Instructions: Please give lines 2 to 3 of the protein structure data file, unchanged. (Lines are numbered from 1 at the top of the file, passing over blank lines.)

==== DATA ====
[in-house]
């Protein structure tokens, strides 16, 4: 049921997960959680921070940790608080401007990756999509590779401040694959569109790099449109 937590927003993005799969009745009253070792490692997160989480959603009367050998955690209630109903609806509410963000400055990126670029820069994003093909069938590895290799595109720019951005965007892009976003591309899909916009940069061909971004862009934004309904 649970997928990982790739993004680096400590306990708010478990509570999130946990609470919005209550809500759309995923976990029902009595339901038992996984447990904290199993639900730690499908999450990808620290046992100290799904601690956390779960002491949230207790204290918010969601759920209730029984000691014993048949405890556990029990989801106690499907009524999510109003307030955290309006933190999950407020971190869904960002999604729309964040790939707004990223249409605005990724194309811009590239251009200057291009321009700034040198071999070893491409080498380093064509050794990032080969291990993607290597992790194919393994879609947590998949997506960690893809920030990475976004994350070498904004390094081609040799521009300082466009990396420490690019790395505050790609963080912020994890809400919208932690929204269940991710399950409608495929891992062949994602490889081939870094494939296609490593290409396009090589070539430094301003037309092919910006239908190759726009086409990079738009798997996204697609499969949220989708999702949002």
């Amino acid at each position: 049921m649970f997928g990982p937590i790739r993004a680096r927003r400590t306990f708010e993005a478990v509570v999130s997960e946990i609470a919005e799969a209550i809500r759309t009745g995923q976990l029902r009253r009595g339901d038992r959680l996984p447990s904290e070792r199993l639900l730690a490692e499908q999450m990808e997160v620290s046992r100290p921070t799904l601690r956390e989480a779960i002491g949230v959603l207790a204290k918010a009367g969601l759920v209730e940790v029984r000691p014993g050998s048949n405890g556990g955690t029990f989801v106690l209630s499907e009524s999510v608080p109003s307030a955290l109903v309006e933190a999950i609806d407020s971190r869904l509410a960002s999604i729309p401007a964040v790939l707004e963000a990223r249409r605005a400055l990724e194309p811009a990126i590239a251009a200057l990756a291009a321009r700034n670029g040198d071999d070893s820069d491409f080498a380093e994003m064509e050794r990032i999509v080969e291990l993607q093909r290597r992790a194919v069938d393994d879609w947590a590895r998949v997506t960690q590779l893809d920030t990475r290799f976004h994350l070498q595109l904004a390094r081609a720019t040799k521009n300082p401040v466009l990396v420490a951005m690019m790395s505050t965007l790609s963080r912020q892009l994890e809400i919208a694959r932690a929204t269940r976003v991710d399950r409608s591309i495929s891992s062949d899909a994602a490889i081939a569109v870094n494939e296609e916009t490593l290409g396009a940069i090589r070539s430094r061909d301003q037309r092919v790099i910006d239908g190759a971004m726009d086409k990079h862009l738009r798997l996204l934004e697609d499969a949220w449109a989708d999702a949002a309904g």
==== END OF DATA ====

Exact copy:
């Protein structure tokens, strides 16, 4: 049921997960959680921070940790608080401007990756999509590779401040694959569109790099449109 937590927003993005799969009745009253070792490692997160989480959603009367050998955690209630109903609806509410963000400055990126670029820069994003093909069938590895290799595109720019951005965007892009976003591309899909916009940069061909971004862009934004309904 649970997928990982790739993004680096400590306990708010478990509570999130946990609470919005209550809500759309995923976990029902009595339901038992996984447990904290199993639900730690499908999450990808620290046992100290799904601690956390779960002491949230207790204290918010969601759920209730029984000691014993048949405890556990029990989801106690499907009524999510109003307030955290309006933190999950407020971190869904960002999604729309964040790939707004990223249409605005990724194309811009590239251009200057291009321009700034040198071999070893491409080498380093064509050794990032080969291990993607290597992790194919393994879609947590998949997506960690893809920030990475976004994350070498904004390094081609040799521009300082466009990396420490690019790395505050790609963080912020994890809400919208932690929204269940991710399950409608495929891992062949994602490889081939870094494939296609490593290409396009090589070539430094301003037309092919910006239908190759726009086409990079738009798997996204697609499969949220989708999702949002």
């Amino acid at each position: 049921m649970f997928g990982p937590i790739r993004a680096r927003r400590t306990f708010e993005a478990v509570v999130s997960e946990i609470a919005e799969a209550i809500r759309t009745g995923q976990l029902r009253r009595g339901d038992r959680l996984p447990s904290e070792r199993l639900l730690a490692e499908q999450m990808e997160v620290s046992r100290p921070t799904l601690r956390e989480a779960i002491g949230v959603l207790a204290k918010a009367g969601l759920v209730e940790v029984r000691p014993g050998s048949n405890g556990g955690t029990f989801v106690l209630s499907e009524s999510v608080p109003s307030a955290l109903v309006e933190a999950i609806d407020s971190r869904l509410a960002s999604i729309p401007a964040v790939l707004e963000a990223r249409r605005a400055l990724e194309p811009a990126i590239a251009a200057l990756a291009a321009r700034n670029g040198d071999d070893s820069d491409f080498a380093e994003m064509e050794r990032i999509v080969e291990l993607q093909r290597r992790a194919v069938d393994d879609w947590a590895r998949v997506t960690q590779l893809d920030t990475r290799f976004h994350l070498q595109l904004a390094r081609a720019t040799k521009n300082p401040v466009l990396v420490a951005m690019m790395s505050t965007l790609s963080r912020q892009l994890e809400i919208a694959r932690a929204t269940r976003v991710d399950r409608s591309i495929s891992s062949d899909a994602a490889i081939a569109v870094n494939e296609e916009t490593l290409g396009a940069i090589r070539s430094r061909d301003q037309r092919v790099i910006d239908g190759a971004m726009d086409k990079h862009l738009r798997l996204l934004e697609d499969a949220w449109a989708d999702a949002a309904g």